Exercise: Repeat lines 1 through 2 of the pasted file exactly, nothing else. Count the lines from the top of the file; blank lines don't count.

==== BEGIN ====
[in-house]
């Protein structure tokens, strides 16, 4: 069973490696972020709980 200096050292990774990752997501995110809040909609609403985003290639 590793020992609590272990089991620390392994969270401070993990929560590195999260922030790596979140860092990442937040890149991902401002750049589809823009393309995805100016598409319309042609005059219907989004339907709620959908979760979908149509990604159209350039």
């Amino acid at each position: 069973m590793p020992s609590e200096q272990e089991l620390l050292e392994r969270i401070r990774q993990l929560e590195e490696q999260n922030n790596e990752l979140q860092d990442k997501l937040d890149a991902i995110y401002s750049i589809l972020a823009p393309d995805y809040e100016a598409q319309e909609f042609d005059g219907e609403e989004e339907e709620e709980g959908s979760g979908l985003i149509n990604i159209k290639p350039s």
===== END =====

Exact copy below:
[in-house]
């Protein structure tokens, strides 16, 4: 069973490696972020709980 200096050292990774990752997501995110809040909609609403985003290639 590793020992609590272990089991620390392994969270401070993990929560590195999260922030790596979140860092990442937040890149991902401002750049589809823009393309995805100016598409319309042609005059219907989004339907709620959908979760979908149509990604159209350039």